A Weblog Dedicated to the Discussion of the Christian Faith and 21st Century Life

A Weblog Dedicated to the Discussion of the Christian Faith and 21st Century Life
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I do not seek to understand that I may believe, but I believe in order to understand. For this also I believe, –that unless I believed, I should not understand.-- St. Anselm of Canterbury (1033-1109)

Tuesday, July 05, 2022

Can a Scientist Pray?



The Lord has heard my supplication; the Lord accepts my prayer (Psalm 6:9)

Does God answer prayer? Why does it seem as if our prayers are not always answered? What do we pray for? Do we pray to get the job that fifty other people, also in need of employment, have applied for? Do we pray for sunny weather for the family reunion when farmers are praying for rain for their crops? Do we only pray for the big things like peace between warring nations or is it also OK to ask God  for the seemingly trivial matters like not having to wait for a table at the restaurant because we are hungry?

For Christianity, prayer is an essential activity. It is as necessary to the Christian life as blood is to the human body. But there are perplexing questions that surround the activity of prayer, and that is what I hope to poke at in this post.

Monday, July 04, 2022

Frederick Douglas' Descendants Read His Speech on the Fourth of July, 1852

Deconstructing Memes: The Soldier and the Cross


Today I begin a new series entitled "Deconstructing Memes." Memes can be funny, but they seldom make good arguments (though some of them do make a valid point in reference to a strictly particular assertion).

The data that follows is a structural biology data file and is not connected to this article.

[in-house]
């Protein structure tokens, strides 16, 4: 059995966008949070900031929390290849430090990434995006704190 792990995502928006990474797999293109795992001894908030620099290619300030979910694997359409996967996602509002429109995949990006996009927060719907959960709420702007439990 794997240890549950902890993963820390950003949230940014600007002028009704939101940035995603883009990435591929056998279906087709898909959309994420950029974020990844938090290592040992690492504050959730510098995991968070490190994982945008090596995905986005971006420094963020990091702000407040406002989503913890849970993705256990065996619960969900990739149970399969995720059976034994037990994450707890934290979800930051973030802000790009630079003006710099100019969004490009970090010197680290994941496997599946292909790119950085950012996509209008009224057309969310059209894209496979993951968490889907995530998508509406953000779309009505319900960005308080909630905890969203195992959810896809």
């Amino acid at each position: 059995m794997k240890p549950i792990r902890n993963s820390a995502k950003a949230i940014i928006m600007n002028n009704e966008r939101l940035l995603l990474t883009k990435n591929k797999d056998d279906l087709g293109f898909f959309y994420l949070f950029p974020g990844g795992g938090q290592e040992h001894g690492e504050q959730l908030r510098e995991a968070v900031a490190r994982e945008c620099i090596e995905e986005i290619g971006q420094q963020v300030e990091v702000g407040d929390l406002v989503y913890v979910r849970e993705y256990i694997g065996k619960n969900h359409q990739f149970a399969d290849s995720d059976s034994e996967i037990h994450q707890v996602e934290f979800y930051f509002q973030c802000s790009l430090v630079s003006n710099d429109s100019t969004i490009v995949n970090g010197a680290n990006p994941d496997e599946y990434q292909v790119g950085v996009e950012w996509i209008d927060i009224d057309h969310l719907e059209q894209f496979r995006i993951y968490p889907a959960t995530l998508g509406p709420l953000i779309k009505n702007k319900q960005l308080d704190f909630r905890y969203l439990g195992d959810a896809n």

To recognize that most issues in life are complex requires intellectual humility and the ability to self-critique our assumptions and conclusions. It is much easier to live in a world of simplistic truth by memes. When problems are caused by more than one thing, it messes with the nice, little simplistic reality we have constructed for ourselves that gives order to our world. We often fail to think rigorously about the world around us because we don't want "our" truth confused by the facts; and such thinking is also hard work many would prefer to avoid.

Here at Faith Seeking Understanding we insist on doing the hard work of nuanced and careful reasoning. Without them what passes for the truth is often no more than wishful thinking.

I hope to deconstruct a meme every week or two.
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We are in the season of American Independence. July 4th is upon us and this year America will celebrate its 246th birthday with much fireworks and flag waving. On social media, we will also see the meme above and others like it. It reads, "Only two defining forces have ever offered to die for you. Jesus Christ and the American G.I. One died for your soul, the other died for your freedom." Some other versions of the memes reverse the two putting the American soldier first, but essentially they are saying the same things. The question before us is whether this meme is completely accurate. Let's deconstruct it, shall we?

Saturday, July 02, 2022

Inflation and Oil Company Profits: The Inconvenient Truths

To recognize that most issues in life are complex requires intellectual humility and the ability to self-critique our assumptions and conclusions. It is much easier to live in a world of simplistic truth by memes. When problems are caused by more than one thing, it messes with the nice, little simplistic reality we have constructed for ourselves that gives order to our world. We often fail to think rigorously about the world around us because we don't want "our" truth confused by the facts; and such thinking is also hard work many would prefer to avoid.